Wales must maintain nuclear industry, says parliamentary committee

27 July 2016

The proposed Wylfa Newydd nuclear power plant can deliver value for money, a UK parliamentary committee looking into the future of nuclear power in Wales has concluded. Meanwhile, it says the Trawsfynydd site is a "standout candidate" for locating a first-of-its-kind small modular reactor (SMR).

The Commons Select Committee on Welsh Affairs launched an inquiry into nuclear power's future of in Wales in January. Since then, six evidence sessions have been held, hearing from 33 witnesses. Members of the committee also visited the two main nuclear sites in Wales - Wylfa and Trawsfynydd. The committee has taken into consideration the decommissioning of shut down plants, the construction of the new plant at Wylfa and the UK government's plans for the development of SMRs. It has now published its conclusions and recommendations.

"Nuclear power has a long history in Wales, supplying power to large parts of the nation and providing thousands of people with well-paying jobs," the report said. "Wales has played a key part in establishing the nuclear industry in the UK, having hosted two first generation nuclear reactors for the past half a century. However, the future for nuclear power in Wales is uncertain. Both the [Wylfa and Trawsfynydd] power stations are now closed, and therefore Wales no longer has any operational nuclear power plants."

The committee noted Horizon Nuclear Power's plans to build a new nuclear power plant at the Wylfa site on the Isle of Anglesey. However, it said it had received conflicting evidence on the potential cost of the new plant. The committee said it is reassured that the taxpayer will be protected from excessive costs, "as the risk of investment is placed on the developer".

"Without the nuclear power industry, there is little prospect of many high-quality, well-paid jobs in the area, which will negatively affect the local economy."

Commons Select Committee on Welsh Affairs

The report said the UK's energy policy should "balance cost against energy and environmental concerns". It added, "We recommend that the government negotiate a strike price for Wylfa Newydd below that agreed for Hinkley Point C and seek a price that would be competitive with renewable sources, such as on-shore wind. The government should not continue with the project if the price is too high."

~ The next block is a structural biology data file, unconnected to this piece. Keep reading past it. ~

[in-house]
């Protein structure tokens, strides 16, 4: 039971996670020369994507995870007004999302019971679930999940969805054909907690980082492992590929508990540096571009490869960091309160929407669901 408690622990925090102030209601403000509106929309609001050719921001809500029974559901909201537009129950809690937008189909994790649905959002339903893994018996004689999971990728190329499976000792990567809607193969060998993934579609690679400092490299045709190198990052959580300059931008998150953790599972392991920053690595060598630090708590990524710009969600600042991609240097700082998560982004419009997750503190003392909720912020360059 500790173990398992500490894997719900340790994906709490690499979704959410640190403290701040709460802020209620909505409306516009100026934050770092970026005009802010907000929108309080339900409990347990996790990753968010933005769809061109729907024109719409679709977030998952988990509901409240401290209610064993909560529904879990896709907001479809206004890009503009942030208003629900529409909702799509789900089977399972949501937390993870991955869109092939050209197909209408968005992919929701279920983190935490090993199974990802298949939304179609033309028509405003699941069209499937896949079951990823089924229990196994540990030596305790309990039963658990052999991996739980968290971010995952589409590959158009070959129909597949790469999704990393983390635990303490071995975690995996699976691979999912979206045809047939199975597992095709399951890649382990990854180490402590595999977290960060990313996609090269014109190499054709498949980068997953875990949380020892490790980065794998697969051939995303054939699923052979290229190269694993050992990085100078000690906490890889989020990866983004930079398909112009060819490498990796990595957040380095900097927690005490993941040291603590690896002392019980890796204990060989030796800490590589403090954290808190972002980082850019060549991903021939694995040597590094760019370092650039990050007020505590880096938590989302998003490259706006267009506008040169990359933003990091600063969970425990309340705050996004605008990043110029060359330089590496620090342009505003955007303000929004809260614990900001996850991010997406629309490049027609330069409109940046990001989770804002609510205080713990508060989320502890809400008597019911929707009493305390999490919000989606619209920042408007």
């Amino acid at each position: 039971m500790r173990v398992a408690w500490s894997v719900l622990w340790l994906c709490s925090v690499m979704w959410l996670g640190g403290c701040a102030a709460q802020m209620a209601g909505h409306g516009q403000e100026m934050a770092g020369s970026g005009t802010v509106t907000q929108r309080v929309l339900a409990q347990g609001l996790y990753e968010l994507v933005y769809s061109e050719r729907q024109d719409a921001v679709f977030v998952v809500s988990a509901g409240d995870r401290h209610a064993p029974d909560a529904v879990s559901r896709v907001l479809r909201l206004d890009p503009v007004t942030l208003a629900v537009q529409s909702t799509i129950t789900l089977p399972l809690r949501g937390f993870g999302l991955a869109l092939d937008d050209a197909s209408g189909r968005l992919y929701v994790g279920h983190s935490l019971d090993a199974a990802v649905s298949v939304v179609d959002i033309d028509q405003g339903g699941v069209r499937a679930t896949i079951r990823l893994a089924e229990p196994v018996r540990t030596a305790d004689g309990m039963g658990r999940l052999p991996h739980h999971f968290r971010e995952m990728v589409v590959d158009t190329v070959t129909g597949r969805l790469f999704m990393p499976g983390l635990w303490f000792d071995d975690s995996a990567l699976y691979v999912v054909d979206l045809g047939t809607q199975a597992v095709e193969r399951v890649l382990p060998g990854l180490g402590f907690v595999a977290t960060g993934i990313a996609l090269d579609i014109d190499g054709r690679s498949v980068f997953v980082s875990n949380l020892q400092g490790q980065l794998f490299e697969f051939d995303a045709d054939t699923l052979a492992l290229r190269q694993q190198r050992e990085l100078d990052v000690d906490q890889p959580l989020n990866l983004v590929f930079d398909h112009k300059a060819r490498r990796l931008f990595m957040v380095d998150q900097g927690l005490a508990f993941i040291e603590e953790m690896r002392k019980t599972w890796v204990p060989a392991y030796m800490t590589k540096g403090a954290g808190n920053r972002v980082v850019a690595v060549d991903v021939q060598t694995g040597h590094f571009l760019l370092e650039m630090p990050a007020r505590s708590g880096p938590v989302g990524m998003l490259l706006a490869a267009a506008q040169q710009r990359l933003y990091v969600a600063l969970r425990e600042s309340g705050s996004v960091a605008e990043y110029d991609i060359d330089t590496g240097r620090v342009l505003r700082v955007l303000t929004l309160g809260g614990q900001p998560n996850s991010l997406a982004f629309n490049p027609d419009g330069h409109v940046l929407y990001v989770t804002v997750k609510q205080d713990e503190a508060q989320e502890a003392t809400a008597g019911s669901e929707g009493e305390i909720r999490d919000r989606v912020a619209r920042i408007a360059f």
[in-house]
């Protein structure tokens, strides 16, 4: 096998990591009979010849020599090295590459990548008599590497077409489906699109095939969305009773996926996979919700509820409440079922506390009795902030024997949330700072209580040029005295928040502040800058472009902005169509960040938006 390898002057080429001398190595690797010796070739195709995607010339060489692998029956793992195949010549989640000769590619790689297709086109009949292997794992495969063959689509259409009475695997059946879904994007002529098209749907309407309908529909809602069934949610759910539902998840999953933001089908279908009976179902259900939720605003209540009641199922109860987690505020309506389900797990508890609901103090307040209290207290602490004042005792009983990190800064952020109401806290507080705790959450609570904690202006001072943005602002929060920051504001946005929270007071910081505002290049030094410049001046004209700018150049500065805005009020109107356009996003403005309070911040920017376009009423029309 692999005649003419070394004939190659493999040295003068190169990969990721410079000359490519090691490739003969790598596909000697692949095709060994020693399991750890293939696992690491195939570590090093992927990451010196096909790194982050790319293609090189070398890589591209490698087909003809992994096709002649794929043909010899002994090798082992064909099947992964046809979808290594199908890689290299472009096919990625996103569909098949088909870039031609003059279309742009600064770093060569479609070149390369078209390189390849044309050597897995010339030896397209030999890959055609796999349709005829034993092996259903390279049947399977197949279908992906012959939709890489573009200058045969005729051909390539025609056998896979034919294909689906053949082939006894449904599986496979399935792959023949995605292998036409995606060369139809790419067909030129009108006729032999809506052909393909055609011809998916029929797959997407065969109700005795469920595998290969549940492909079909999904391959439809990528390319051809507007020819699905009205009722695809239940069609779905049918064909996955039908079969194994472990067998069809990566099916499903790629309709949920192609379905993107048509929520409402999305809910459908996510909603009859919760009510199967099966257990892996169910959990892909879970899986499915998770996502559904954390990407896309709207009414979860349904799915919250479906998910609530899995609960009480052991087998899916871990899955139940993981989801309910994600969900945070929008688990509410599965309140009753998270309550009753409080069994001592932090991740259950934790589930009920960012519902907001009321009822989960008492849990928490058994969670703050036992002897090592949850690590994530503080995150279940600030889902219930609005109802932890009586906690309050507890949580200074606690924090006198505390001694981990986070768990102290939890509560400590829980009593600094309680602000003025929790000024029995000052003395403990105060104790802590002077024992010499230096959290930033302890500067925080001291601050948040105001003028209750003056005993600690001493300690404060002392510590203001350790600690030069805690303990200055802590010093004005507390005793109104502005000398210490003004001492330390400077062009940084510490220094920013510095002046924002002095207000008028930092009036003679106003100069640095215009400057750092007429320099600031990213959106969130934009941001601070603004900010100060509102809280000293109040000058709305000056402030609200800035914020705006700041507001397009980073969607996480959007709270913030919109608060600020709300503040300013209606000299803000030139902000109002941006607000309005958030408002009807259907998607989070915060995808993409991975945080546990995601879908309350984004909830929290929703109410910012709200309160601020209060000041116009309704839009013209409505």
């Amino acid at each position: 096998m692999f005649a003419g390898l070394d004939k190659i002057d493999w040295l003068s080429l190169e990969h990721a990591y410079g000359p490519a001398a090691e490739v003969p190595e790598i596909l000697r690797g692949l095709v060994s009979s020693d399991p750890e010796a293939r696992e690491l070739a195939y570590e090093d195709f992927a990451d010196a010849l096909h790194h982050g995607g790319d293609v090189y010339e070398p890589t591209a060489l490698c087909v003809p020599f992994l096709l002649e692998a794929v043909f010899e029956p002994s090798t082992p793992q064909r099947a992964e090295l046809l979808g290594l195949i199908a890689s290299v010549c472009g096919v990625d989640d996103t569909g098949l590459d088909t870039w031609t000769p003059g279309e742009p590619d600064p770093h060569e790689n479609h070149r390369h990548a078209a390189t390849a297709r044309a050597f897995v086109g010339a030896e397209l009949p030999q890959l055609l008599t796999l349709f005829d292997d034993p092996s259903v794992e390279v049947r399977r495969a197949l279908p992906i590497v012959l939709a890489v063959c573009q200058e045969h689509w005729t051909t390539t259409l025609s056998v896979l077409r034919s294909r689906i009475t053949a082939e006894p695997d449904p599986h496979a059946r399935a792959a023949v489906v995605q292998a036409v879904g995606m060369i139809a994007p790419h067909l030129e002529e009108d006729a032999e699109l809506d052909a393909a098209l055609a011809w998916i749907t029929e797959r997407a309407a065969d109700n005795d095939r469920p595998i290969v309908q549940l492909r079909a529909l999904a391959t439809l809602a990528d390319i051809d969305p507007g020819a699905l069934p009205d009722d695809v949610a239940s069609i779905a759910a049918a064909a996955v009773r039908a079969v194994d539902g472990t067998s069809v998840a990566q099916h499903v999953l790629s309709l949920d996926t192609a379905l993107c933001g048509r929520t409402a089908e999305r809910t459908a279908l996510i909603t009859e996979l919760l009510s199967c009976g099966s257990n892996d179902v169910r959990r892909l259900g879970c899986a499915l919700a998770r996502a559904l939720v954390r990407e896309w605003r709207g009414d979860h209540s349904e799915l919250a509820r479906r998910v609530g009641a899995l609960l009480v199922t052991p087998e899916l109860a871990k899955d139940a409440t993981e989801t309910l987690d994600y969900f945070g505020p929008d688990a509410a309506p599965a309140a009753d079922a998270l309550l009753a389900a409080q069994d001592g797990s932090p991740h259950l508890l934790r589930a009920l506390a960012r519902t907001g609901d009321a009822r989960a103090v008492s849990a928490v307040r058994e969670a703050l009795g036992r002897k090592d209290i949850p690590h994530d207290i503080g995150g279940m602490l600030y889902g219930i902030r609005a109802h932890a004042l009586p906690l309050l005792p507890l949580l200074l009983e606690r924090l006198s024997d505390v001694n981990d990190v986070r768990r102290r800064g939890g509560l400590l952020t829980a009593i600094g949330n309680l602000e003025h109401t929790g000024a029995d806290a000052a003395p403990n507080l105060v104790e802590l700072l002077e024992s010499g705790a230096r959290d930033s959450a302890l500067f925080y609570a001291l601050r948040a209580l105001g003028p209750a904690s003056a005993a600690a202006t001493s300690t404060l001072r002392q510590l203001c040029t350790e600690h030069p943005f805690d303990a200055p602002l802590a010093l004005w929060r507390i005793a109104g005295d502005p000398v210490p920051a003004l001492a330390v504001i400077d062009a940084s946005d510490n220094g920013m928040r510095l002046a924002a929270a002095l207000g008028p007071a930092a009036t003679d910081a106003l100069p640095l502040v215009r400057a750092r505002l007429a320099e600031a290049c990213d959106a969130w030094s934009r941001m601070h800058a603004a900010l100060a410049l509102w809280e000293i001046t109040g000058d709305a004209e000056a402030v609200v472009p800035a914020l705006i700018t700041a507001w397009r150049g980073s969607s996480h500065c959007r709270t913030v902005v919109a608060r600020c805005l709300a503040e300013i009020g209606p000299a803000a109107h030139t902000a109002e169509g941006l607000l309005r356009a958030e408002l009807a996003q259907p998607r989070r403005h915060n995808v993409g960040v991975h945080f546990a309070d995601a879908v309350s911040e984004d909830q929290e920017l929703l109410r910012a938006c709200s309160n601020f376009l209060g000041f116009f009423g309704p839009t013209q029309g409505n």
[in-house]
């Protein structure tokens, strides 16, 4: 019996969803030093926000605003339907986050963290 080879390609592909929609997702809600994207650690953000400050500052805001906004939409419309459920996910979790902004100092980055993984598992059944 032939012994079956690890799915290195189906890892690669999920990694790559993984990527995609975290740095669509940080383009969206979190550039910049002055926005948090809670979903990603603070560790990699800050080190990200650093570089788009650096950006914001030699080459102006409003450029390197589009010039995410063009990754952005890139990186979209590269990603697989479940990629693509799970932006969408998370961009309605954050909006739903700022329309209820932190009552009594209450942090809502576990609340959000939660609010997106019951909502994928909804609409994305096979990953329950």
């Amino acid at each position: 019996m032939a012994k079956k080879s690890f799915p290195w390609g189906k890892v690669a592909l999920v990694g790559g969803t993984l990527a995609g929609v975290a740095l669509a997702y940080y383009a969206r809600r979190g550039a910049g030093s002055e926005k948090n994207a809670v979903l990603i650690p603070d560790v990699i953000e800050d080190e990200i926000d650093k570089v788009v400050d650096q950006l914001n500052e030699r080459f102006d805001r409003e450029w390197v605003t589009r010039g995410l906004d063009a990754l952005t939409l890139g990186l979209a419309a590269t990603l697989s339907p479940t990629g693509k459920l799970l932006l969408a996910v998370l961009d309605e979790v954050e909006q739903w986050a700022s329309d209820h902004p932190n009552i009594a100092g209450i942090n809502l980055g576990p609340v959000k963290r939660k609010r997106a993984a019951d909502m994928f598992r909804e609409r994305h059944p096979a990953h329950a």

"We believe that Wylfa Newydd can deliver value for money and deliver a significant portion of the country's future energy needs," the committee concluded. "To achieve this, the developers and the government will need to manage potential delays and bottlenecks, to keep costs down and the project on schedule."

The report recommends the UK government puts in place a contingency plan "to fill the gap in the energy supply" if there is a delayed start to the Wylfa Newydd project.

"The nuclear industry has made a major contribution to the economy of North Wales, and Wylfa Newydd would make a strong contribution in the future," it said. "Without the nuclear power industry, there is little prospect of many high-quality, well-paid jobs in the area, which will negatively affect the local economy."

The committee said it is surprised the government's plans for nuclear skills development in the UK does not have "a Welsh dimension". It recommends the UK government sets out plans to create a North Wales campus for the National Nuclear College, announced in May this year.

SMR for Trawsfynydd

Last November, the government announced plans to invest at least £250 million ($352 million) over the next five years in an "ambitious" nuclear research and development program to include a competition to identify the best value SMR design for the UK.

"It is clear that Trawsfynydd would be an ideal site for a first-of-a-kind SMR," the committee suggests. "The availability of cooling water and the grid connections mean it would meet the technical requirements, and its history as a nuclear site and its ownership by the government mean that it would be easy to designate it as a site for SMR development. The presence of a skilled workforce, which is strongly in favour of the project, would also be a major boost to SMR development."

North Wales is well positioned near centres of nuclear excellence in north-west England and needs investment to stimulate the economy, the report said.

Researched and written
by World Nuclear News